Document Type

Article

Department

Paediatrics and Child Health

Abstract

The minimally invasive autopsy (MIA), an innovative approach for obtaining post-mortem samples of key organs, is increasingly being recognized as a robust methodology for cause of death (CoD) investigation, albeit so far limited to pilot studies and research projects. A better understanding of the real causes of death in middle- and low-income countries, where underlying causes of death are seldom determined, would allow improved health planning, more targeted prioritization of available resources and the implementation of coherent public health policies. This paper discusses lessons learnt from the implementation of a Feasibility and Acceptability (F&A) study evaluating the MIA approach in five countries: Gabon, Kenya, Mali, Mozambique and Pakistan. This article reports the methodological choices made to document sociocultural and religious norms around death, to examine community and relatives’ attitudes and perceptions towards MIA, and to identify factors motivating the MIA’s acceptance and refusal. We used ethnography, grounded theory and framework method approaches. In-depth and semi-structured interviews and focus group discussions with key informants, including next of kin of deceased individuals and healthcare providers, were conducted. Participant observation and direct observation of procedures and ceremonies around death were organized in all study sites. In Mozambique, MIA procedures were observed and case studies conducted. The implementation of this F&A protocol has provided critical lessons that could facilitate the future implementation of post-mortem procedures for CoD investigation. These include the need for early community engagement, staff training and preparedness, flexibility to adapt the protocol, gathering qualitative data from diverse sources, and triangulation of the data. We have applied a rigorous, effective and culturally sensitive methodological approach to assess the F&A of MIA in resource-constrained settings. We strongly recommend that such an approach is applied in settings where MIAs or similar post-mortem sensitive procedures are to be introduced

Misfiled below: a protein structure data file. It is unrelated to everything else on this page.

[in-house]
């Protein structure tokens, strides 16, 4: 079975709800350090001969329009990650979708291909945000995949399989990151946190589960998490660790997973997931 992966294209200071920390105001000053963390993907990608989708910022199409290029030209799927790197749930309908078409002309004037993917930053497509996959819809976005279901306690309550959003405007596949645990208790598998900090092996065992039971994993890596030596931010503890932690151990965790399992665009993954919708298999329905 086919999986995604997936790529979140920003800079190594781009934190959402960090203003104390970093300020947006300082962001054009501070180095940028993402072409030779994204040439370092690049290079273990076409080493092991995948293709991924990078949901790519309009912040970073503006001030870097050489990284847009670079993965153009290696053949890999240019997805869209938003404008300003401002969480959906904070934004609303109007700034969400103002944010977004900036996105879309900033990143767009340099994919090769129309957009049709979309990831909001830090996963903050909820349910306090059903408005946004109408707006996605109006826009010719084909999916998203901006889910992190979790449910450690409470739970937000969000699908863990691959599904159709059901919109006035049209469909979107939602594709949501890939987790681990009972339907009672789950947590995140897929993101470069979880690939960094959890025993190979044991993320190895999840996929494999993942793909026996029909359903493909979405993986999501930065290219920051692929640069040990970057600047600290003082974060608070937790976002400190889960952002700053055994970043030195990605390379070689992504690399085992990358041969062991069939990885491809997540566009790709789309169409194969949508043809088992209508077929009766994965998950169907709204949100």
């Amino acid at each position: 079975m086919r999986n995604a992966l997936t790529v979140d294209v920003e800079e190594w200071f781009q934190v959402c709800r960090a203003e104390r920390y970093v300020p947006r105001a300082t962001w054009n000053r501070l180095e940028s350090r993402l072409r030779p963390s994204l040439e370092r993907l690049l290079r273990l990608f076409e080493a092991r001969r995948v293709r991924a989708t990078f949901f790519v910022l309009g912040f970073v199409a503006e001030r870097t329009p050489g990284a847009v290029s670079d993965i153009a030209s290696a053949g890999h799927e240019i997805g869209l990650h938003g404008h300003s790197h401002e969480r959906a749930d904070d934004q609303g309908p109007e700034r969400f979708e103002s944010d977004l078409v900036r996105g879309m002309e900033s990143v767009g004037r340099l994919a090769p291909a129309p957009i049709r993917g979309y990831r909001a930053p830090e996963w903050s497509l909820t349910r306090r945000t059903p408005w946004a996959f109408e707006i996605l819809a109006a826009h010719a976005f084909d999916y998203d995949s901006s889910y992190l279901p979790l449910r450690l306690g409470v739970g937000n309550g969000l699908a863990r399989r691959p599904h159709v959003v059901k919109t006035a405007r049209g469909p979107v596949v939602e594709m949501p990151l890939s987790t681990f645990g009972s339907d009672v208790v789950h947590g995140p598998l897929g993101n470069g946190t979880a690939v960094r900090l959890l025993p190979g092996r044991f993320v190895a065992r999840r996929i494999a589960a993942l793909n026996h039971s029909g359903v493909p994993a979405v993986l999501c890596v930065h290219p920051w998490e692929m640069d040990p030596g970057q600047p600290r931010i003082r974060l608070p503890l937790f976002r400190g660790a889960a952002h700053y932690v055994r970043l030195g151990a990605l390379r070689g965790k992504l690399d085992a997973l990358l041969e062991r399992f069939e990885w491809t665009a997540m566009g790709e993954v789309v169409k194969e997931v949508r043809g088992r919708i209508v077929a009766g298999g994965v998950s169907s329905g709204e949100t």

Publication

Global health action

Creative Commons License

Creative Commons Attribution 4.0 License
This work is licensed under a Creative Commons Attribution 4.0 License.

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Pediatrics Commons

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